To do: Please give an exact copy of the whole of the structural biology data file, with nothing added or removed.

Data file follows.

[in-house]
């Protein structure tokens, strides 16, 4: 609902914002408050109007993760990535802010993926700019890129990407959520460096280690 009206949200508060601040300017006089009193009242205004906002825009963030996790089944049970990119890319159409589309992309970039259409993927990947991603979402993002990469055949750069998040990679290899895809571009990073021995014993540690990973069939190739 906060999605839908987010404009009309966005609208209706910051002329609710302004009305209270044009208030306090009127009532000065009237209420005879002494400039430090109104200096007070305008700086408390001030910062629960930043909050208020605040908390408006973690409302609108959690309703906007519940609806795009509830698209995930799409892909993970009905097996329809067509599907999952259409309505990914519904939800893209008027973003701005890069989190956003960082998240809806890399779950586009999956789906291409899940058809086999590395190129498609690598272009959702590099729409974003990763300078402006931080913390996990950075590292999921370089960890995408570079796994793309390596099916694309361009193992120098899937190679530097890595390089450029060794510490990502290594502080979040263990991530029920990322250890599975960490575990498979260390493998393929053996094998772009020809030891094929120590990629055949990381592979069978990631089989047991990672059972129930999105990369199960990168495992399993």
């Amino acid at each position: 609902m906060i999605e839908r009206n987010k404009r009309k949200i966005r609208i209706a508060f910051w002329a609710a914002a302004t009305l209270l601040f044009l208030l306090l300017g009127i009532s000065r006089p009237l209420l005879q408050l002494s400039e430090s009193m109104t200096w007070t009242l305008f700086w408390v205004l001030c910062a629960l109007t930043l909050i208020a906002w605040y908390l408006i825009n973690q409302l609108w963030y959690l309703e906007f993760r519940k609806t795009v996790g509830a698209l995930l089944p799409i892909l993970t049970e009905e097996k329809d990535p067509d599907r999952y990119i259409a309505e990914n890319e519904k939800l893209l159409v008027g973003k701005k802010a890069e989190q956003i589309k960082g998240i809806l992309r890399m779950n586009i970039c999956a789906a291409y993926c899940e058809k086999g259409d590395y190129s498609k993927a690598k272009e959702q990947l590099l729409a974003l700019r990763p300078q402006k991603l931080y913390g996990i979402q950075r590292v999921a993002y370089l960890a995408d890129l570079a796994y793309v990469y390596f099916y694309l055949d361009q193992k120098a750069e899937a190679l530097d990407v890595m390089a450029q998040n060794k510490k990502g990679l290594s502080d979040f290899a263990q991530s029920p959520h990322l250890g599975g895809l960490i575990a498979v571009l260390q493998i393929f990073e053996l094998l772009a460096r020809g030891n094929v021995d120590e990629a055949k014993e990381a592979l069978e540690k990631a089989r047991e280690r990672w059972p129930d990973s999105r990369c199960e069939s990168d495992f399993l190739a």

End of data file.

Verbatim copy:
[in-house]
């Protein structure tokens, strides 16, 4: 609902914002408050109007993760990535802010993926700019890129990407959520460096280690 009206949200508060601040300017006089009193009242205004906002825009963030996790089944049970990119890319159409589309992309970039259409993927990947991603979402993002990469055949750069998040990679290899895809571009990073021995014993540690990973069939190739 906060999605839908987010404009009309966005609208209706910051002329609710302004009305209270044009208030306090009127009532000065009237209420005879002494400039430090109104200096007070305008700086408390001030910062629960930043909050208020605040908390408006973690409302609108959690309703906007519940609806795009509830698209995930799409892909993970009905097996329809067509599907999952259409309505990914519904939800893209008027973003701005890069989190956003960082998240809806890399779950586009999956789906291409899940058809086999590395190129498609690598272009959702590099729409974003990763300078402006931080913390996990950075590292999921370089960890995408570079796994793309390596099916694309361009193992120098899937190679530097890595390089450029060794510490990502290594502080979040263990991530029920990322250890599975960490575990498979260390493998393929053996094998772009020809030891094929120590990629055949990381592979069978990631089989047991990672059972129930999105990369199960990168495992399993």
């Amino acid at each position: 609902m906060i999605e839908r009206n987010k404009r009309k949200i966005r609208i209706a508060f910051w002329a609710a914002a302004t009305l209270l601040f044009l208030l306090l300017g009127i009532s000065r006089p009237l209420l005879q408050l002494s400039e430090s009193m109104t200096w007070t009242l305008f700086w408390v205004l001030c910062a629960l109007t930043l909050i208020a906002w605040y908390l408006i825009n973690q409302l609108w963030y959690l309703e906007f993760r519940k609806t795009v996790g509830a698209l995930l089944p799409i892909l993970t049970e009905e097996k329809d990535p067509d599907r999952y990119i259409a309505e990914n890319e519904k939800l893209l159409v008027g973003k701005k802010a890069e989190q956003i589309k960082g998240i809806l992309r890399m779950n586009i970039c999956a789906a291409y993926c899940e058809k086999g259409d590395y190129s498609k993927a690598k272009e959702q990947l590099l729409a974003l700019r990763p300078q402006k991603l931080y913390g996990i979402q950075r590292v999921a993002y370089l960890a995408d890129l570079a796994y793309v990469y390596f099916y694309l055949d361009q193992k120098a750069e899937a190679l530097d990407v890595m390089a450029q998040n060794k510490k990502g990679l290594s502080d979040f290899a263990q991530s029920p959520h990322l250890g599975g895809l960490i575990a498979v571009l260390q493998i393929f990073e053996l094998l772009a460096r020809g030891n094929v021995d120590e990629a055949k014993e990381a592979l069978e540690k990631a089989r047991e280690r990672w059972p129930d990973s999105r990369c199960e069939s990168d495992f399993l190739a």